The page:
There is no reason why men cannot share that role, and increasingly they are. Ms Genter and others of her ilk would no doubt like to see that trend gain momentum, but if they have discovered a means of dampening the maternal instinct, or perpetuating the human race without involving women at all, they have yet to share it.
Ms Genter also has to accept that on the one hand there really doesn't seem to be an issue of gender imbalance in government, and on the other, that if there really is an issue in the private sector then there isn't much she can do about it.
Even a government of her stripe would surely not stoop to dictating who private companies may and may not appoint to their boards. If they do, they won't be in government for long.
And shouldn't we accept that the private sector is keen to achieve the best possible result for its owners and shareholders, even employees? More so, one suspects, than their public sector counterparts, where the gender imbalance is apparently much less pronounced. Does anyone really believe that any business would not appoint someone who can do the best job, or at least a very good job, because she's a woman?
The reasonable conclusion is that the Minister is not pushing a human rights barrow, but a feminist one. If that is not so, why is she not harassing the Ministry of Education to do something about the extreme gender imbalance over which it presides? Has she even mentioned that imbalance? Not in the writer's hearing. Is she aware of it? She has to be. Does it bother her? Not at all.
That betrays Ms Genter's real agenda. This is not about fairness and building an inclusive, equal society where everyone gets a fair shake of the stick. It's about empowering women, whether they want empowering or not.
It's got nothing to do with fairness, happiness, fulfilment or prosperity. It's political, pure and simple. And if this is the best Ms Genter can do, she should consider asking for a real job in Cabinet, or leaving it.
The point about the lack of men in education is an important one. Ms Genter will deny this — she has to — but when it comes to shaping the evolution of our society, teachers have far more influence than company directors do. The way our children are taught, often regardless of the input they receive from their parents, largely determines how they will function as adults.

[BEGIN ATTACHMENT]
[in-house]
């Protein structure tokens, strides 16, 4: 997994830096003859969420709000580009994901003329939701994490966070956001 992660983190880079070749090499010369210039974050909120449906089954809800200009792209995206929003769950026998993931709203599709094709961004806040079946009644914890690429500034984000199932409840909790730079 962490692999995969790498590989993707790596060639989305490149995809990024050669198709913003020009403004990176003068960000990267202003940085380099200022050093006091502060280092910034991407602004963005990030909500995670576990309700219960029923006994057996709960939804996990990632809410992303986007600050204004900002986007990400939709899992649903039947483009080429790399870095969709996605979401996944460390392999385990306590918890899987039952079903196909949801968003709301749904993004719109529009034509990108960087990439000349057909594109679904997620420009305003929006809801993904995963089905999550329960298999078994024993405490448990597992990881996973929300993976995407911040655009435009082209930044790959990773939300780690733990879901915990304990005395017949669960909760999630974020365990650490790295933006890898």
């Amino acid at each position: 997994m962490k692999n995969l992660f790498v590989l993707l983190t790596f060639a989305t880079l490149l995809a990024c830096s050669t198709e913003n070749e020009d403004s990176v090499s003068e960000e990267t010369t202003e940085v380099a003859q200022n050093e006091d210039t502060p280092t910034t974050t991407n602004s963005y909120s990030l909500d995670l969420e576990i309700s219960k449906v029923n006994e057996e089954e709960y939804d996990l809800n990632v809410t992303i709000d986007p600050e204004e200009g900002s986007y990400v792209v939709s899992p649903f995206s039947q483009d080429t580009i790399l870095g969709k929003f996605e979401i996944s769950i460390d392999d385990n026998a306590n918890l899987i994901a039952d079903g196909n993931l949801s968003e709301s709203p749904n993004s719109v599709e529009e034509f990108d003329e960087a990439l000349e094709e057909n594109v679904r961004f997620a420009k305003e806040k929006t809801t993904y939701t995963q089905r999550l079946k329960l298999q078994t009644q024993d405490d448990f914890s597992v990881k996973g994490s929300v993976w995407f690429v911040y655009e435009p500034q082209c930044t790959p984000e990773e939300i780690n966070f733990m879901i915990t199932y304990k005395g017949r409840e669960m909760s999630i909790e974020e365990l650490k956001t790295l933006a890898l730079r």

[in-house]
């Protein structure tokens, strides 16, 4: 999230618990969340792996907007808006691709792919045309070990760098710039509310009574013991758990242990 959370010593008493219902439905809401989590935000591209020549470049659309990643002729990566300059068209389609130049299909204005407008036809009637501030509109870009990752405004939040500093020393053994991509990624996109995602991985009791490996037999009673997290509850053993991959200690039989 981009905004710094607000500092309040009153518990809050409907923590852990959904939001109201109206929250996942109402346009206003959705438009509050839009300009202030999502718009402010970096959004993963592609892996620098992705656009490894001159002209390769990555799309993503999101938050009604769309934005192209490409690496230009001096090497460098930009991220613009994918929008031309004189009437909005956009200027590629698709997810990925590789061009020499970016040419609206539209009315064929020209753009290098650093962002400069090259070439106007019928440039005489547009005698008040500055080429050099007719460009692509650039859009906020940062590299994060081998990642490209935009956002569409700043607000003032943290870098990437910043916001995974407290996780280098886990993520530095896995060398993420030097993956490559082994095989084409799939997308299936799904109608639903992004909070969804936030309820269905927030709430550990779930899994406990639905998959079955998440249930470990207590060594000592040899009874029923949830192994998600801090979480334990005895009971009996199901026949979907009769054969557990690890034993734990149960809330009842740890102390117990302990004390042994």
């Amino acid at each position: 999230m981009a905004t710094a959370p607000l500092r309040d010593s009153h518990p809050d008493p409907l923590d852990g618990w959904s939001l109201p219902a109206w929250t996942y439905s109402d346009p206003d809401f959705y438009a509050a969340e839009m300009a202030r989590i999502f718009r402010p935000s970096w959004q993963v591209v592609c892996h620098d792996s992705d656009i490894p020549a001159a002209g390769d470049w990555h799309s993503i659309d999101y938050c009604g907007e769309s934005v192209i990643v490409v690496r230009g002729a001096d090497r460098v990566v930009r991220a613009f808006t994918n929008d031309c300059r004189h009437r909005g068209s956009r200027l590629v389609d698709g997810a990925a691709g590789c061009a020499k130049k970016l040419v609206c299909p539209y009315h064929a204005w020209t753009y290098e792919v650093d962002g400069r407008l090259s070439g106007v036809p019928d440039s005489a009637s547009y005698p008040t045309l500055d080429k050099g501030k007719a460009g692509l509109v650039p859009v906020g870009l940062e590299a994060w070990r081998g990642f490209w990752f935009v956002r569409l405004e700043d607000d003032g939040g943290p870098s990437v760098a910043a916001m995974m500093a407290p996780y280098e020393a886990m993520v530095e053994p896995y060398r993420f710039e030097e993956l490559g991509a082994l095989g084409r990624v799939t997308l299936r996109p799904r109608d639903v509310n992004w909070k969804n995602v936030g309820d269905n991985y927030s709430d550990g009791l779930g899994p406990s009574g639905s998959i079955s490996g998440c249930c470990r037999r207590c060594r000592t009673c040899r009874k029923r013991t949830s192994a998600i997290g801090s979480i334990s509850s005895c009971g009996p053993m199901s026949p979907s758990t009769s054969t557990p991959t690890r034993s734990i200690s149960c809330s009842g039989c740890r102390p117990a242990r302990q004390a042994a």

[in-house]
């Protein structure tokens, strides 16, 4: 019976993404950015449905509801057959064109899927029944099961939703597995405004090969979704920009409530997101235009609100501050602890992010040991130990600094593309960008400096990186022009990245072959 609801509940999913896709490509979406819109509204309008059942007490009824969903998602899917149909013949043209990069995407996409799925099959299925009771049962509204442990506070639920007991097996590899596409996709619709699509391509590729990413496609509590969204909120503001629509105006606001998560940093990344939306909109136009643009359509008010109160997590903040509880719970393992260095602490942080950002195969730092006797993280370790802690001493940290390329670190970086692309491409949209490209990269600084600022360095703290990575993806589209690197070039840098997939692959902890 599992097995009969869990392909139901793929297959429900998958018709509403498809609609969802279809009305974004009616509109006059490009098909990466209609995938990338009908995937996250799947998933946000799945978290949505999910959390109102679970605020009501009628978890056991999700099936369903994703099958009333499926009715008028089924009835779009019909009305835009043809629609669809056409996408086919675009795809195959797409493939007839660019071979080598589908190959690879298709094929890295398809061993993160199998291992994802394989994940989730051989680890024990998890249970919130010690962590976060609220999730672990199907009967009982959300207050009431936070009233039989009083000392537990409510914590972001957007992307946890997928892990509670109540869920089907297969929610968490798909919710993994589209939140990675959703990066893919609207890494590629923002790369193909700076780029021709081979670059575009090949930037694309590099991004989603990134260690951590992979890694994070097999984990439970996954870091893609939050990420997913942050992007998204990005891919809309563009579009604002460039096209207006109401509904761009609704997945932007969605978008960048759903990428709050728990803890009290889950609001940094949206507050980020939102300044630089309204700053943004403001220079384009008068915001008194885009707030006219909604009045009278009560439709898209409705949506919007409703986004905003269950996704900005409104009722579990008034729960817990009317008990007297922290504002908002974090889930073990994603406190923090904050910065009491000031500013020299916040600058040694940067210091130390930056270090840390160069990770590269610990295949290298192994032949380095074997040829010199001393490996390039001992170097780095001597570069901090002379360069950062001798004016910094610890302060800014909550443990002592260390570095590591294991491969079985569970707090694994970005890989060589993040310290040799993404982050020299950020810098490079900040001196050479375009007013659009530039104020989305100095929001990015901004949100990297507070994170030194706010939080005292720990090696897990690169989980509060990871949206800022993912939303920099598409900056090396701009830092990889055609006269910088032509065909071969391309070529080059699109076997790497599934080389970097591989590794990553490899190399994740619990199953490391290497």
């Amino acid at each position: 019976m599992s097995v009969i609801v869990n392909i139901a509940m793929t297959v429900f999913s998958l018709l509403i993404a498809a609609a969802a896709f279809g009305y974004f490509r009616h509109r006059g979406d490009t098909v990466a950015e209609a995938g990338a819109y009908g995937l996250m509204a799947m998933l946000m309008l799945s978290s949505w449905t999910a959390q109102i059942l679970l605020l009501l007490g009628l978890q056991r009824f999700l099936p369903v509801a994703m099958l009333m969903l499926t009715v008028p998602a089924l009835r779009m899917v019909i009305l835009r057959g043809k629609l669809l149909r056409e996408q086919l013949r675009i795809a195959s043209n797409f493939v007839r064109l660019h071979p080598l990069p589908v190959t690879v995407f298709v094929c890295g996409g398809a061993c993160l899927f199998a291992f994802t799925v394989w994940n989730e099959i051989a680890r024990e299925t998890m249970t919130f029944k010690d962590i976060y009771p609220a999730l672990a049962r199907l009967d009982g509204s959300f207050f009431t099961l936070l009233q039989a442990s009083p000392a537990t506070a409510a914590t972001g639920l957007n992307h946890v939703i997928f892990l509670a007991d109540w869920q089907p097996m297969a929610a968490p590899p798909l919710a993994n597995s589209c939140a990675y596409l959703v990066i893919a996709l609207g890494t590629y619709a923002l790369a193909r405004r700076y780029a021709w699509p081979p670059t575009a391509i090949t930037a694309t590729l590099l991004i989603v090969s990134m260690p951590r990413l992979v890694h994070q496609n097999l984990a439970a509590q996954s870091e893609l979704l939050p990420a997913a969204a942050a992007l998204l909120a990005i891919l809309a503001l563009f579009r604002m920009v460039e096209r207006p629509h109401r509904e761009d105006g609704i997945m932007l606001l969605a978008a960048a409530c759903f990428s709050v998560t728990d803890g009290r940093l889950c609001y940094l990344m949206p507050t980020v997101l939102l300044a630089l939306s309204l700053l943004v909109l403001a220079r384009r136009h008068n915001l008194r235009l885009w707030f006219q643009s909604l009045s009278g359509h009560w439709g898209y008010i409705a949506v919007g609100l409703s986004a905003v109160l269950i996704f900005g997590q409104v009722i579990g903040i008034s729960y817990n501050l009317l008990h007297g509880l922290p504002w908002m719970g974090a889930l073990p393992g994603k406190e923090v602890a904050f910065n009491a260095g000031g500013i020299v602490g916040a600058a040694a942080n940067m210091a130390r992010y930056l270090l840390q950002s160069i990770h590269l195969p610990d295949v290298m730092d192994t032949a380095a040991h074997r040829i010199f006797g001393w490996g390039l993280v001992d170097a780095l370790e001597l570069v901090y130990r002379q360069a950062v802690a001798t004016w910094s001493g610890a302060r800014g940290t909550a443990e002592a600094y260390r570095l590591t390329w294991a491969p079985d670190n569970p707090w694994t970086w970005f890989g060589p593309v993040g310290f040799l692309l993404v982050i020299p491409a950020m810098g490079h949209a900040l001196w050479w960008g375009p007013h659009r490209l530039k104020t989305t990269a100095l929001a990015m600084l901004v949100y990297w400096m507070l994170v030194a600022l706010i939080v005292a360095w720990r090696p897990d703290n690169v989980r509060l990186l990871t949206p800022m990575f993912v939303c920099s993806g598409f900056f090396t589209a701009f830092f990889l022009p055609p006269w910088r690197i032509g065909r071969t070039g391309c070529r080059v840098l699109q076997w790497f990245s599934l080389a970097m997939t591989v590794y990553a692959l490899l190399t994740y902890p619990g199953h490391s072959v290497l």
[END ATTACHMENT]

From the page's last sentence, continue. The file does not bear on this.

Unlike their parents, and certainly their grandparents, many children today seem to be taught not how to think but what to think. That might be a symptom of a greater malaise than a gender imbalance, but the fact that male teachers have become all but extinct should not be regarded as healthy. Indeed it deserves a much higher priority than any imbalance in the corporate boardroom.
There isn't a company director in the country who can influence how the next generation thinks, but every last teacher, good, bad or indifferent, can and does. And male input is important, particularly in an age when many children, boys especially, do not have male role models in their lives.
If we really cared about that we would not take the lack of male teachers lying down. The fact that we do take it lying down suggests that we have been brainwashed, or we just don't care enough to complain.
Ms Genter should care, but clearly doesn't. If that's not the case, let's hear her plan for gender equity in education. Or she should stop using the term gender equity altogether, because that, obviously, is not what she is after.
If she was she would have done something about the male dominance of her own Cabinet. Wouldn't she?